NBA: Back experts’ grim Ben Simmons fears after latest injury to Brooklyn Nets recruit

Ben Simmons’ latest back setback has to raise alarms, with specialists questioning whether the Nets newcomer will be ready to debut by the end of the regular season or even during the playoffs.

Ben Simmons may not play at all this season after hurting his back. Picture: Elsa/Getty Images
Ben Simmons may not play at all this season after hurting his back. Picture: Elsa/Getty Images

Ben Simmons’ latest back setback has to raise alarms, with orthopaedic specialists who spoke with The Post questioning whether the Nets newcomer will be ready to debut by the end of the regular season or even during the playoffs.

The 25-year-old All-Star — whom the Nets essentially dealt former MVP James Harden for at the Feb. 10 trade deadline — hasn’t played at all since last June 20, first holding out in Philadelphia and now ramping up in Brooklyn.

Now, after suffering what the Nets only describe as “a sore back,” Simmons not only wasn’t ready to practice by last Saturday as initially hoped, but he’s not even cleared to run and sprint, or go one-on-none. It’s several steps to full practice, with two outside experts telling The Post it’s unlikely he’ll be fit for the April 10 regular-season finale, while one didn’t even think he’d make the playoffs at all.

“I don’t think that’s happening. I think the odds are against it. Think about it this way: The longer he’s been out, the longer he’s likely to stay out. Until you fundamentally change the underlying problem,” said Dr. Rahul Shah, a board certified orthopaedic spine and neck surgeon.

“I don’t think he’s coming back [this season]. I don’t think that you have anything to say that he will convincingly. He’s got to do the running in the sprinting before he can do one-on-one or five-on-five.”

Ben Simmons hasn’t played since last June when he was with the Philadelphia 76ers. Picture: Tim Nwachukwu/Getty Images
Ben Simmons hasn’t played since last June when he was with the Philadelphia 76ers. Picture: Tim Nwachukwu/Getty Images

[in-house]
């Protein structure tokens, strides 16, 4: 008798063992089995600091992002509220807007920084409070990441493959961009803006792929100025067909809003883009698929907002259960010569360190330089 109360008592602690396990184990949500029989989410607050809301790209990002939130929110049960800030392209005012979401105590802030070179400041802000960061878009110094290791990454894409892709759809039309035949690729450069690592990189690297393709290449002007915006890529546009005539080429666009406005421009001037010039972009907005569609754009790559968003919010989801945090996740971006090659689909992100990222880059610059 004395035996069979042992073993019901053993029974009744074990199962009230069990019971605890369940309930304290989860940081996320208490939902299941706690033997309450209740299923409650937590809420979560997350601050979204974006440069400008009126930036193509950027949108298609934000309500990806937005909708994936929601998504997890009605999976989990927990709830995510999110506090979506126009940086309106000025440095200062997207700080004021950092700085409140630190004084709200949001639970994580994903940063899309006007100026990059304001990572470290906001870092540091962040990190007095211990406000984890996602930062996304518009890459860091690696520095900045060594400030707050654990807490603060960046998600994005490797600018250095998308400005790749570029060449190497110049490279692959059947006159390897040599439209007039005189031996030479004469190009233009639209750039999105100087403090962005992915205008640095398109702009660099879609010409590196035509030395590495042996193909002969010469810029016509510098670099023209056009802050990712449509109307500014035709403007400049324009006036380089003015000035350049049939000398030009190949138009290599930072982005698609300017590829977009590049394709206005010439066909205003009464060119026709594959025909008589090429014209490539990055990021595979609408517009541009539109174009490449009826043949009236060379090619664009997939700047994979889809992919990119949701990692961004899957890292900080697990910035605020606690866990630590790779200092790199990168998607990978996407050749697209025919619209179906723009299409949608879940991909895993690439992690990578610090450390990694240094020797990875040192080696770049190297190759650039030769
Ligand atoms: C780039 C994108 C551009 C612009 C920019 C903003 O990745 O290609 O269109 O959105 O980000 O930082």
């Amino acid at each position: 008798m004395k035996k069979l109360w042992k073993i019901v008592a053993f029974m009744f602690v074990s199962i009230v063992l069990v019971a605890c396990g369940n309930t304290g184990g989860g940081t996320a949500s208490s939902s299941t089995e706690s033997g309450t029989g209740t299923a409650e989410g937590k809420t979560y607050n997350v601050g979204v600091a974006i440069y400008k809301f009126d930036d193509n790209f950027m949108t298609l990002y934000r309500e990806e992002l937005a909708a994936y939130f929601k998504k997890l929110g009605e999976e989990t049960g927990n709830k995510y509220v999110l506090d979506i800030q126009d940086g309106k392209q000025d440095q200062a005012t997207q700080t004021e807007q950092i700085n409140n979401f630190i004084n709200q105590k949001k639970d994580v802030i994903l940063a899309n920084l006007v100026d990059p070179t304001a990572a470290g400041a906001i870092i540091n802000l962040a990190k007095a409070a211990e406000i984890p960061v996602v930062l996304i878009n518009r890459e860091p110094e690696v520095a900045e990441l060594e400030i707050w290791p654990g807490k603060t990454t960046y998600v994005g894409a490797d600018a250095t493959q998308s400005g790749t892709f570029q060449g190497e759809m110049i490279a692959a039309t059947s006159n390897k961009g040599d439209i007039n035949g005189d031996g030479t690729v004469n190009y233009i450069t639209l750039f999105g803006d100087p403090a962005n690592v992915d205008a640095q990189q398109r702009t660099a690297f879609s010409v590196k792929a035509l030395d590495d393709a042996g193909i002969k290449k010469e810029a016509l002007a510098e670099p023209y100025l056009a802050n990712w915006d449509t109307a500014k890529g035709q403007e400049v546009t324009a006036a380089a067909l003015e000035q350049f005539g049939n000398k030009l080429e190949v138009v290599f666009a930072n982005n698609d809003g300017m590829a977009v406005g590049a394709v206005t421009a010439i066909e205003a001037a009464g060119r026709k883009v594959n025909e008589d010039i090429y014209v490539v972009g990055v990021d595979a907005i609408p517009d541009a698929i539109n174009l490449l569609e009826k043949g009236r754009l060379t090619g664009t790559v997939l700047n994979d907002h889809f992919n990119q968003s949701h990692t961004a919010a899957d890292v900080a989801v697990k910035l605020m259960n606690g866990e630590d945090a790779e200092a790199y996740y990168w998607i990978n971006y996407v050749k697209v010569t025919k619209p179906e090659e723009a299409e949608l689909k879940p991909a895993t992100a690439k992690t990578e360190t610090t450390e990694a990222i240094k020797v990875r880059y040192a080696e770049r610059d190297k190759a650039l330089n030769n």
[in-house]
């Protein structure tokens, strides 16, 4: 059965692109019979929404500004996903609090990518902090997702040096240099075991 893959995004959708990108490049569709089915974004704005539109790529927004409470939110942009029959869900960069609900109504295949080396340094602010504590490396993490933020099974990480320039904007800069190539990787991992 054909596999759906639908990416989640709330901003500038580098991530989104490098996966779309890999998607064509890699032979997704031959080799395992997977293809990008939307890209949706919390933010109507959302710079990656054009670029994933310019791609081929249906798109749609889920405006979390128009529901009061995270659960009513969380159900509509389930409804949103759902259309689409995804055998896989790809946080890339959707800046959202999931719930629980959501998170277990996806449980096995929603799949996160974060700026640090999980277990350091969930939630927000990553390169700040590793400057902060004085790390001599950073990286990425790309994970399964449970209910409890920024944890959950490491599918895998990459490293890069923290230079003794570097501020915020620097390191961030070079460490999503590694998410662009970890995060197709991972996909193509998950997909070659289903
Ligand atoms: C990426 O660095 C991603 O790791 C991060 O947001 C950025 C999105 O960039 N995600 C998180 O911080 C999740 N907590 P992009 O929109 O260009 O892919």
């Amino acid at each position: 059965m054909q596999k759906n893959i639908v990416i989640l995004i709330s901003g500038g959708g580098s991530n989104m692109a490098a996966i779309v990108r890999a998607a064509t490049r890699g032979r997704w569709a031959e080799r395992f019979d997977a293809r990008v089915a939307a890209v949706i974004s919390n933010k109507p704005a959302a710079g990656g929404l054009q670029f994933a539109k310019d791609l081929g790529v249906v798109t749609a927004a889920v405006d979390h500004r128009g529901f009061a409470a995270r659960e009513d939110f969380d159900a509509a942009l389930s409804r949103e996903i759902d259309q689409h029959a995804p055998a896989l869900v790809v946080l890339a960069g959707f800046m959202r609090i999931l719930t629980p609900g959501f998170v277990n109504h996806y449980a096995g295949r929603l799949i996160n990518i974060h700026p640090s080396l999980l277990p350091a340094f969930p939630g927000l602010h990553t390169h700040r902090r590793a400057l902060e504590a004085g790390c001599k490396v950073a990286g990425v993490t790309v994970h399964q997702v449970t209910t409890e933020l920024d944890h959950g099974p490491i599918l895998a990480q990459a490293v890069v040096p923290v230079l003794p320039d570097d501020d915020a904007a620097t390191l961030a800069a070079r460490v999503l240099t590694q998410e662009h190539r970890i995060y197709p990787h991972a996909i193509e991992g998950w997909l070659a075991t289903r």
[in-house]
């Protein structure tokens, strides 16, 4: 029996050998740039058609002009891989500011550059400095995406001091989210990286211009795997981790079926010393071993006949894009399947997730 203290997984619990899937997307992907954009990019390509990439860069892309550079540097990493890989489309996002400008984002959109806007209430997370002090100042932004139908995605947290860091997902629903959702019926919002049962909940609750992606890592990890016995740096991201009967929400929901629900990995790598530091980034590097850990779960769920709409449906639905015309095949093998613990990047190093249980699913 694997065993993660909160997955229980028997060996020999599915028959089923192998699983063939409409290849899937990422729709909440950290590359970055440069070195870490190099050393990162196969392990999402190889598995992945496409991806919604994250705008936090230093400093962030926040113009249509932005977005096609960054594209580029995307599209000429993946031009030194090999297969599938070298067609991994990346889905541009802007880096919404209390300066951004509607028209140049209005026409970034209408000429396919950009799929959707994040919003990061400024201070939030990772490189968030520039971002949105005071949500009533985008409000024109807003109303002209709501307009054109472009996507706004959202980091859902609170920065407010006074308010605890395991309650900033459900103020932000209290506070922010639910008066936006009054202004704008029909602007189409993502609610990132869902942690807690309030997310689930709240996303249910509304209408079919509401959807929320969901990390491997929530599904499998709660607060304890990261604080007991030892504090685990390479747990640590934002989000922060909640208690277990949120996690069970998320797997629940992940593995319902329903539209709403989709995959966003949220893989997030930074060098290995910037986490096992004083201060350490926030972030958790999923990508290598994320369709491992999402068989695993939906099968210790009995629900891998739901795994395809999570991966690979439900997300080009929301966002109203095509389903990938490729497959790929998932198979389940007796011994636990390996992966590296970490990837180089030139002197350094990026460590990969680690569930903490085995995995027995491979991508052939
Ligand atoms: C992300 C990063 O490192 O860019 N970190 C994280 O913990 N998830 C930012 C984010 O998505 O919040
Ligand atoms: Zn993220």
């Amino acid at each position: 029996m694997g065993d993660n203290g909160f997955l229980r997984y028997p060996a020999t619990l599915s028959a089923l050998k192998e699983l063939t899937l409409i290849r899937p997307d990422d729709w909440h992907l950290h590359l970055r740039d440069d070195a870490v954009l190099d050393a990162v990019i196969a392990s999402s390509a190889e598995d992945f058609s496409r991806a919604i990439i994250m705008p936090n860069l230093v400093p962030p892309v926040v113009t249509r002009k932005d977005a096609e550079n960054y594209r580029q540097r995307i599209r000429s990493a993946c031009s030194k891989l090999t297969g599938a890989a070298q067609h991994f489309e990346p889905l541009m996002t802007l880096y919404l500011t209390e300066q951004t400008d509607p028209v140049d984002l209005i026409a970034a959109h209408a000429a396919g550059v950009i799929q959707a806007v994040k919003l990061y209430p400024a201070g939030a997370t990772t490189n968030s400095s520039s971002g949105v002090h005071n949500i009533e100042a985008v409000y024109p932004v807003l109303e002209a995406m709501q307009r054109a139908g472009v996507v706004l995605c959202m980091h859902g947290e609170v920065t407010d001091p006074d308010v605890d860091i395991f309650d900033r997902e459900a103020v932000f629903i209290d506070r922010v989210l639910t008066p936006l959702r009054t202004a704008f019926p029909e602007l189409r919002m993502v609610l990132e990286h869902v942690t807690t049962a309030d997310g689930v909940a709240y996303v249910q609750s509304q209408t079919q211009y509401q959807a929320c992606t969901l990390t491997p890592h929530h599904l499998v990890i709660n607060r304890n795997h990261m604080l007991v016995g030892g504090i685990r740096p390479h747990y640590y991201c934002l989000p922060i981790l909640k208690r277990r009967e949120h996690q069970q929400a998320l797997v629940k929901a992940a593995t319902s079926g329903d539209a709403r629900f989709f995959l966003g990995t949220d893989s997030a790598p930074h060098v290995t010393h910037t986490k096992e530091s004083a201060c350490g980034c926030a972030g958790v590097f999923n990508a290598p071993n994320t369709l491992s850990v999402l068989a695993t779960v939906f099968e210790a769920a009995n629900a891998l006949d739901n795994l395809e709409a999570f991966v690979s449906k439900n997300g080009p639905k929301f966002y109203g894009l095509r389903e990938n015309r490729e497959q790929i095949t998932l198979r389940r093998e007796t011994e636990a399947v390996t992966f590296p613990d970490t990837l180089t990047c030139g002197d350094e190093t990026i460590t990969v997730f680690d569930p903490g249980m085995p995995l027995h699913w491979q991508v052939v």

Based in New Jersey, Shah was the team doctor for the Magic and has seen Simmons play a number of times. He likened Simmons’ situation to being in quicksand and said he expects Simmons to need an epidural cortisone shot and, potentially, offseason surgery.

“What do I think is going to happen? Season ends, media goes quiet, he takes care of whatever he needs to. And then he’s rehabbing, and he comes back: ‘Oh yeah, he had a minor procedure done on his back.’ That’s what I think is going to happen. That might be a shot, and most likely it’ll be a procedure following the shot.”

While the Nets heavily invested in Simmons — he’s the team’s centrepiece acquisition of the Harden megadeal and is in just the second season of a five-year, $177 million contract — getting his back right is all-important. And this is his fourth back injury in just two years.

Simmons had missed eight straight games and was getting daily treatment for nerve issues in his lower back when the 2019-20 campaign was halted by COVID-19. The next season, he suffered nerve impingement in his lower back, vomiting from the pain according to then-76ers coach Brett Brown.

There was another flare-up this season in Philadelphia and now another during his ramp-up with the Nets. But his new team has been customarily tight-lipped, leaving him off their last flights to spare his back but offering no timeline.

Ben Simmons is yet to suit up for the Nets. Picture: Steven Ryan/Getty Images
Ben Simmons is yet to suit up for the Nets. Picture: Steven Ryan/Getty Images

“Just continue to rehab, continue to strengthen his back in all those areas and continue to progress moving forward,” head coach Steve Nash said. “Rehab and just strengthen his back, and continue to get more mobility and more dynamic movement every day.”

Dr. Armin Tehrany — also a board certified orthopaedic surgeon, and the assistant clinical professor at Mount Sinai — was slightly more optimistic. But Tehrany — who has worked alongside the team physicians for the Jets, Rangers and Islanders — still sees Simmons missing the regular season.

“Oh yeah. Yes, I definitely can see that. The thing with back injuries is they can become chronic and difficult,” said Tehrany, who thought it feasible that Simmons could return to practice in time to suit up for the play-in or playoffs. “Yes, I think that’s fair.”

The Nets currently sit eighth in the East behind Toronto. If the season ended now, they’d play at the seventh-seeded Raptors in the play-in.

Simmons still has to get cleared to run and sprint and go one-on-none. Then he can progress ultimately to five-on-five. Once that happens, the performance team will likely demand he get through three high-intensity workouts before clearing him.

But time is running out.

- The Times